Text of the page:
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Part 2 – How to list vSwitch “MAC Address table” on ESXi host?

Part 2 – How to list vSwitch “MAC Address table” on ESXi host?

The other way to list MAC addresses of open ports on vSwitches on the ESXi host is based on net-stats tool.

Use this one-liner.

		
for VSWITCH in $(vsish -e ls /net/portsets/ | cut -c 1-8); do net-stats -S $VSWITCH | grep \{\"name | sed 's/[{,"]//g' | awk '{$9=$10=$11=$12=""; print $0}'; done		
		
	

This is not a final word. 🙂

Part 1 – How to list vSwitch “MAC Address table” on ESXi host?

Part 1 – How to list vSwitch “MAC Address table” on ESXi host?

Sometimes You need to list MAC addresses loged on host’s vSwitches to eliminate VM’s MAC address duplicates.

  1. Create a shell script:
  2. vi mac_address_list.sh
  3. Copy and past the code listed below:
  4. 
    #!/bin/sh
    #vmrale
    for VSWITCH in `vsish -e ls /net/portsets/ | cut -c 1-8`
    do
            echo $VSWITCH
            for PORT in `vsish -e ls /net/portsets/$VSWITCH/ports | cut -c 1-8`
            do
                    CLIENT_NAME=`vsish -e get /net/portsets/$VSWITCH/ports/$PORT/status | grep clientName | uniq`
                    ADDRESS=`vsish -e get /net/portsets/$VSWITCH/ports/$PORT/status | grep unicastAdd | uniq`
                    echo -e "\t$PORT\t$CLIENT_NAME\t$ADDRESS"
            done
    done        
    
    
  5. Change the file’s permissions
  6. chmod 755 mac_address_list.sh
  7. Run the script
  8. ./mac_address_list.sh

Simple, but useful! 🙂

… but this is not the only one possible method 🙂

Alternative methods to create virtual switch.

Alternative methods to create virtual switch.

Creating virtual switch through GUI is well described in documentation and pretty intuitive using GUI. However, sometimes it might be useful to know how to do it with CLI or Powershell, thus making the process part of a script to automate initial configuration of ESXi after installation.

Here you will find commands which are necessary to create and configure a standard virtual switch using CLI and Powershell. Those examples will describe the process of vSwitch creation for vMotion traffic which involves VMkernel creation.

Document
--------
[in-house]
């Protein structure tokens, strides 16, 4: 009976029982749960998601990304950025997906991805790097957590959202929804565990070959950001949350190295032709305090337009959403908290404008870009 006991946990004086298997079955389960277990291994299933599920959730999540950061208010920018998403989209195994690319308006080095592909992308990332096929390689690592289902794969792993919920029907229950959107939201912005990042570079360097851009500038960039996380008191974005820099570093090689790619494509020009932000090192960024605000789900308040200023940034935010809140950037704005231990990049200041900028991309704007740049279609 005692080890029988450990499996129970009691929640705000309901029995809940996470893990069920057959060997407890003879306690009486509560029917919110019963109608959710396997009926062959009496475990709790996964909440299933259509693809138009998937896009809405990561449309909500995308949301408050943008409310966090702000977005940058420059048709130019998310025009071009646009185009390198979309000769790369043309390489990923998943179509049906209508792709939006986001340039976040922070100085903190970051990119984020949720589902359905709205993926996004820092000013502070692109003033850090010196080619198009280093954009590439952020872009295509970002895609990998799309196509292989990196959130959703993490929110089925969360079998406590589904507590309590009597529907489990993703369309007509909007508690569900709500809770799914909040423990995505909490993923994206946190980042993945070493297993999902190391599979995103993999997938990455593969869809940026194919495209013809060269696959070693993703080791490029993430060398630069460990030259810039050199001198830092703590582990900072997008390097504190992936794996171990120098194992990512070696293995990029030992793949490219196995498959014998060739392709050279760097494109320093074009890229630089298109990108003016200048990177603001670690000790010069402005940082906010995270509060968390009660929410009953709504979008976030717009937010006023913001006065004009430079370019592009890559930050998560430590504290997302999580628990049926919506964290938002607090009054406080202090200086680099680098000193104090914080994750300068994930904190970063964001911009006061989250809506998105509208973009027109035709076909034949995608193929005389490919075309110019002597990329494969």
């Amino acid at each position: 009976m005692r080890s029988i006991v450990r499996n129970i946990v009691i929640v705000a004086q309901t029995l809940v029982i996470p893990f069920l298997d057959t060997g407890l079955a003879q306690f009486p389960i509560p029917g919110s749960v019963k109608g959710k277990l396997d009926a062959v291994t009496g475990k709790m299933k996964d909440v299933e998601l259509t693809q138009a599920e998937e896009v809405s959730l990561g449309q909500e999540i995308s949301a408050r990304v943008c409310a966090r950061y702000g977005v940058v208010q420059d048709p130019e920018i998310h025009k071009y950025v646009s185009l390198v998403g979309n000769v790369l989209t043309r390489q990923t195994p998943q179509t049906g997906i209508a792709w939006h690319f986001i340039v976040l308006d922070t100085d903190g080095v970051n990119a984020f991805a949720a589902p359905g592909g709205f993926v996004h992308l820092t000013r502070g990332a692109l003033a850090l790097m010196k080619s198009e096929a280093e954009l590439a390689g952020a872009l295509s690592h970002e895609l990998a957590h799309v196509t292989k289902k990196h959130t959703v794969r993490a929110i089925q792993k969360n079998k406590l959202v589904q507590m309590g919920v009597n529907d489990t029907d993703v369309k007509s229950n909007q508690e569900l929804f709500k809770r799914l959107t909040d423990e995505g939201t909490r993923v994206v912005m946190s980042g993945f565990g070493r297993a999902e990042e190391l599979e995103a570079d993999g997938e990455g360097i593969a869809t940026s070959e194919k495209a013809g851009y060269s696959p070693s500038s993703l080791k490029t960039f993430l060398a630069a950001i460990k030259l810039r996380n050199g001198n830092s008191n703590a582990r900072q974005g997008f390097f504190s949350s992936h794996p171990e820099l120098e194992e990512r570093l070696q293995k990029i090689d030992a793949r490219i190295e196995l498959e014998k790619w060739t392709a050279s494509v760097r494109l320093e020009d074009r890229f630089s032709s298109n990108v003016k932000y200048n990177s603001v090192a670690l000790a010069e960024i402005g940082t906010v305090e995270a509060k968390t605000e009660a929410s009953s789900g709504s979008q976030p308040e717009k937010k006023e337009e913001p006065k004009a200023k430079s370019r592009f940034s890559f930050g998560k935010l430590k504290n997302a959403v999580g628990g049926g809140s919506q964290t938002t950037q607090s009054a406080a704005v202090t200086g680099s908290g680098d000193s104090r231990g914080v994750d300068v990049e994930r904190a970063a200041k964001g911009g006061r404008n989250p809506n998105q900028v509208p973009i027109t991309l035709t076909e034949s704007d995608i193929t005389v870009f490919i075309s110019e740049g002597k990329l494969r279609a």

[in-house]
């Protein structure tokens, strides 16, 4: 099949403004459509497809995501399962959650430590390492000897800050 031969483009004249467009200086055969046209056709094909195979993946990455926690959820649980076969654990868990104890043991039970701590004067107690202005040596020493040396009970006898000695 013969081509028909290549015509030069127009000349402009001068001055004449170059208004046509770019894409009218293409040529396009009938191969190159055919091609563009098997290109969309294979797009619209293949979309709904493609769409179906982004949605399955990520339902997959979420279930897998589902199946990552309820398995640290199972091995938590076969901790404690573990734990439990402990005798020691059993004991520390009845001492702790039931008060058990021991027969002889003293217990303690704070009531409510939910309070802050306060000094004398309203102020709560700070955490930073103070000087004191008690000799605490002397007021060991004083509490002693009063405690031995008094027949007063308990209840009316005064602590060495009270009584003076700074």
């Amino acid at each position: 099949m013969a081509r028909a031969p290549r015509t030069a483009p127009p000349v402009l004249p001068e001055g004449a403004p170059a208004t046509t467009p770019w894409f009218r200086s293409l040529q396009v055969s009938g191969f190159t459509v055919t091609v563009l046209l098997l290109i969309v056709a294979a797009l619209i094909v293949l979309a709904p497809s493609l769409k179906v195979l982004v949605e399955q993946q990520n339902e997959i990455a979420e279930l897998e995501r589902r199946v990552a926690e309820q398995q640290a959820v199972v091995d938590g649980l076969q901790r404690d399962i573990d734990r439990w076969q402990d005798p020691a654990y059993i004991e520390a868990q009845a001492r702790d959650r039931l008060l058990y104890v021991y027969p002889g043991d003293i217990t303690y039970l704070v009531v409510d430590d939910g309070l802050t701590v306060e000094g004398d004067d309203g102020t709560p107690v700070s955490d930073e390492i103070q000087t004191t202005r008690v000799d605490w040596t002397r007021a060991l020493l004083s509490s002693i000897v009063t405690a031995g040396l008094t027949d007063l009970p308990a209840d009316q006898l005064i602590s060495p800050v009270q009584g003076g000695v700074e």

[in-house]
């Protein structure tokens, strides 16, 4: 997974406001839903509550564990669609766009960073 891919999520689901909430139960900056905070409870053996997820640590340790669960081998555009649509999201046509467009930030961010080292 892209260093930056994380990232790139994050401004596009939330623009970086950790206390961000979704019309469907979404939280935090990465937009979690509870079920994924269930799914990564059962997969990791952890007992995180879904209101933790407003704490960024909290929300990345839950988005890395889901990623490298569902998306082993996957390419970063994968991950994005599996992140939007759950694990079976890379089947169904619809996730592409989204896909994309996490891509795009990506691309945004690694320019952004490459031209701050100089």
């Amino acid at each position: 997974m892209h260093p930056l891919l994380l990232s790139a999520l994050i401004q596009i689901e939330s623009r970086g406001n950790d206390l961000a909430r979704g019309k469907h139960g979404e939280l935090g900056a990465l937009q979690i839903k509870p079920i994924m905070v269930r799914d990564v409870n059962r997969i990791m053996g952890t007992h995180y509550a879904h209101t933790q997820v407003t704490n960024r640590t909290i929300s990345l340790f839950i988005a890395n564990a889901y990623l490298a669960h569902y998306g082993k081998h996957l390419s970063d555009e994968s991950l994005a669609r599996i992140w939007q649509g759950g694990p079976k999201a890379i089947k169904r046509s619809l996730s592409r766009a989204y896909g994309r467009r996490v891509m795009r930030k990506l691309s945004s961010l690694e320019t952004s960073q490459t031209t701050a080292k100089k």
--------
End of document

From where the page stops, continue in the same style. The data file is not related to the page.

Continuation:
I. vSwitch configuration through CLI

  1. Create a vSwitch named “vMotion”

esxcli network vswitch standard add -v vMotion

  1. Check whether your newly created vSwitch was configured and is available on the list.

esxcli network vswitch standard list

  1. Add physical uplink (vmnic) to your vSwitch

esxcli network vswitch standard uplink add -u vmnic4 -v vMotion

  1. Designate an uplink to be used as active.

esxcli network vswitch standard policy failover set -a vmnic4 -v vMotion

  1. Add a port group named “vMotion-PG” to previously created vSwitch

esxcli network vswitch standard portgroup add -v vMotion -p vMotion-PG

  1. Add a VMkernel interface to a port group (Optional – not necessary if you are creating a vSwitch just for VM traffic)

esxcli network ip interface add -p vMotion-PG -i vmk9

  1. Configure IP settings of a VMkernel adapter.

esxcli network ip interface ipv4 set -i vmk9 -t static -I 172.20.14.11 -N 255.255.255.0

  1. Tag VMkernel adapter for a vMotion service. NOTE – service tag is case sensitive.

esxcli network ip interface tag add -i vmk9 -t vmotion

Done, your vSwitch is configured and ready to service vMotion traffic.